Urijah Faber Happy to Conclude MMA Career ‘Able-Bodied and Able-Minded’

By Mike Sloan Dec 17, 2016

Urijah Faber has long been one of the most beloved fighters in the UFC but on Saturday night, he bid farewell to the sport of mixed martial arts. “The California Kid” officially hung up his gloves after dominating Brad Pickett in one of the featured bouts at UFC on Fox 22 and it’s safe to assume that he will be missed.

The Team Alpha Male founder achieved great success in MMA, culminating with the capturing of the WEC featherweight title as well as countless post-fight awards for both the UFC and WEC. The popular Sacramento resident never won a UFC title, but he took on the best the sport had to offer. Faber looked to be in top form against “One Punch” and nearly had the Brit out in the first after leveling him with a powerful left hook before winning a clear-cut unanimous decision. Still, Faber believes the time his right for him to say farewell.

“It’s a great way to go out this way and go out on my terms,” he said at the post-fight press conference on Saturday night. “Part of the reason why I’m doing this is because I’m able-bodied and able-minded. I’ve been a world champion and a top contender and a poster boy for the organization for years [but] it’s a tough way to make a living. I can go on for another 10 years but I’m choosing to wrap it up and head wherever I’m headed next.”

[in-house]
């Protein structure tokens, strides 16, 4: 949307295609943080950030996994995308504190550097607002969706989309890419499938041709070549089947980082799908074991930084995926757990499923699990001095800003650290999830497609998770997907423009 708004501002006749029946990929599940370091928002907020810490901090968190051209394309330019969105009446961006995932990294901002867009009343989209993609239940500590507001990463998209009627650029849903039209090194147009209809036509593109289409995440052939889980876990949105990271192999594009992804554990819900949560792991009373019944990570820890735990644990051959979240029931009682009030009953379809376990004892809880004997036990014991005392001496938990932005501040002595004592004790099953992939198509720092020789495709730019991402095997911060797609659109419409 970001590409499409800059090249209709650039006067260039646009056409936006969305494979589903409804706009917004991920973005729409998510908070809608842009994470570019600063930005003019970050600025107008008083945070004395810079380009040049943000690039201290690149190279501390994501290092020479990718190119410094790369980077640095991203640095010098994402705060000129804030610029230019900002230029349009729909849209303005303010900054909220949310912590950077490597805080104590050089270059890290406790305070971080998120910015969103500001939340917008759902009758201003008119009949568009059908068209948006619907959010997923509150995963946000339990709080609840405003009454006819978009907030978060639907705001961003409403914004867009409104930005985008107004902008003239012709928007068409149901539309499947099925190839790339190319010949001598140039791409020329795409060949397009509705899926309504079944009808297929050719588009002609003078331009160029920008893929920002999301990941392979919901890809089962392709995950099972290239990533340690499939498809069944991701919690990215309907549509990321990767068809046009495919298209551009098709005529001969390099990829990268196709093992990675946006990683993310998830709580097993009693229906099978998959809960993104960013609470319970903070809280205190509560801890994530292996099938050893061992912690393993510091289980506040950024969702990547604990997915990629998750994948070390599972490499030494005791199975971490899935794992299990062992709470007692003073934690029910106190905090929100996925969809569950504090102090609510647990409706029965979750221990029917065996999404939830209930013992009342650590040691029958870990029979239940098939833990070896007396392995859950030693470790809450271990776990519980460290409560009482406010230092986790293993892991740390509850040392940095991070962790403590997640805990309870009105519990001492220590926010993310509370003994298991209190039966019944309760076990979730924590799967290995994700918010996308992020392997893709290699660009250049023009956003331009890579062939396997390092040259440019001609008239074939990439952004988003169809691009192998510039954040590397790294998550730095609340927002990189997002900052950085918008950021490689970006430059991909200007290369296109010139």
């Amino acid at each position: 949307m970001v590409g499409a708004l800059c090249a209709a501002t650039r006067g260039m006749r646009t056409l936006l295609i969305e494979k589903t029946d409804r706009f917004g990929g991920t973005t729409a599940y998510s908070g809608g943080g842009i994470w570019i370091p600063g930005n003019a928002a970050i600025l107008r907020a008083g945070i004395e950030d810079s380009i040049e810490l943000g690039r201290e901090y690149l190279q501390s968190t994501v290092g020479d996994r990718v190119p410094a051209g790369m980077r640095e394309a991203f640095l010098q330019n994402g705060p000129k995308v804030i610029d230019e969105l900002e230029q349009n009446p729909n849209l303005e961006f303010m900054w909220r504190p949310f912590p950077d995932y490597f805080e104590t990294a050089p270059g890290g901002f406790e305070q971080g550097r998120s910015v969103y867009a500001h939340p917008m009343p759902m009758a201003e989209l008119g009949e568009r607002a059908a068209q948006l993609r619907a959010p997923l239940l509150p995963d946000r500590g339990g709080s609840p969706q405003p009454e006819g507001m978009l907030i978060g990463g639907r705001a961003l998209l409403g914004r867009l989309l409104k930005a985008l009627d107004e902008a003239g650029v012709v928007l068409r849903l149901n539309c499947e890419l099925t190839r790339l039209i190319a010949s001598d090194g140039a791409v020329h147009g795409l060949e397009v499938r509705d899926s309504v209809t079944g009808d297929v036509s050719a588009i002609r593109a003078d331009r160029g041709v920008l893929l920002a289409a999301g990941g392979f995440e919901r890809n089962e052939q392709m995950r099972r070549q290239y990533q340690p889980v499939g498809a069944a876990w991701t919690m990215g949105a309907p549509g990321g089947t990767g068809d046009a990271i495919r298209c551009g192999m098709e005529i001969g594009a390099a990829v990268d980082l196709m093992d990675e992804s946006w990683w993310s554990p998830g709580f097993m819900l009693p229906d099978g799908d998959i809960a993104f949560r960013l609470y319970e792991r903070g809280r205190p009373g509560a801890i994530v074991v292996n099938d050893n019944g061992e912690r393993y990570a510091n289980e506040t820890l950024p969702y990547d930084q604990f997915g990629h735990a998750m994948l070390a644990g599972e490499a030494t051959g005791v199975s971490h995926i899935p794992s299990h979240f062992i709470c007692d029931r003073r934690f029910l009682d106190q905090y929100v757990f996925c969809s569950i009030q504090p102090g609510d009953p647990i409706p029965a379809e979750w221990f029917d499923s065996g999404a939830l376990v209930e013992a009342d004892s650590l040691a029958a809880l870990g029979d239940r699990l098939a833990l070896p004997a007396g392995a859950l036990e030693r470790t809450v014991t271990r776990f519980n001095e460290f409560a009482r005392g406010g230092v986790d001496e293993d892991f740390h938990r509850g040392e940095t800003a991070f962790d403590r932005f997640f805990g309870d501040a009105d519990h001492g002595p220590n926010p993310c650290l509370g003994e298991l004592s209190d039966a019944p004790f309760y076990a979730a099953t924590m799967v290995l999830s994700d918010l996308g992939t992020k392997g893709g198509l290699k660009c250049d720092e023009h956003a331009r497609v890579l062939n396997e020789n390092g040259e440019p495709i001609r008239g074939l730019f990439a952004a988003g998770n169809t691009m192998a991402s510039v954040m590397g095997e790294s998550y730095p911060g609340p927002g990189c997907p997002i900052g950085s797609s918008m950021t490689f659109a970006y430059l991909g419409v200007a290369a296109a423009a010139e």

And where he’s headed appears to be a multi-forked path in the road. Faber revealed that he has several irons in the fire and he’ll need to step away from hand-to-hand combat in order to focus on his myriad of projects.

“I’m all about making some cash, so we’ll see if the UFC has some cash opportunities,” he said regarding a possible position with the Las Vegas-based promotion. “I have a lot of different projects. I’ve got a clothing line, a construction company, a supplement company, a bunch of cool stuff that I’m doing. I’m pitching a show with the ‘It’s Always Sunny in Philadelphia’ guys so we’ll see how that goes. It’s not like I’m set for life [so] I’m going to have to figure out the next phase of things and I’m excited about that.”

Faber appeared to enjoy reflecting on the formative years of his career, when MMA had not yet developed the following it has now. He fought back in the days before the sport was sanctioned across the country and the biggest paychecks he and his brethren received were for a few hundred bucks, if that. He laughed about how rapidly the sport has changed.

“I was fighting in the Indian casino in tennis shoes when it was illegal in California,” he said. “I didn’t tell my mom [I was fighting] because I knew she’d be pissed. That was the start of my career and it’s grown into this. I’ve been lucky and there have been a lot of people who helped me.”

Faber also spoke about the biggest moments of his career, including winning the WEC 145-pound belt, toppling former UFC world champ Jens Pulver and headlining massive events in his hometown. Though he stated that he doesn’t live life with any regrets, he did admit that there was one opponent that got away.

“[Norifumi] ‘Kid’ Yamamoto,” he said. “He was a superstar in the lighter weights before I was. I would have 400 views on my YouTube pages and he’d have, like, 20,000. This guy was the man and every time I won, he was always ranked No. 1 ahead of me. ‘Kid’ was the one and I would have liked to have fought.”


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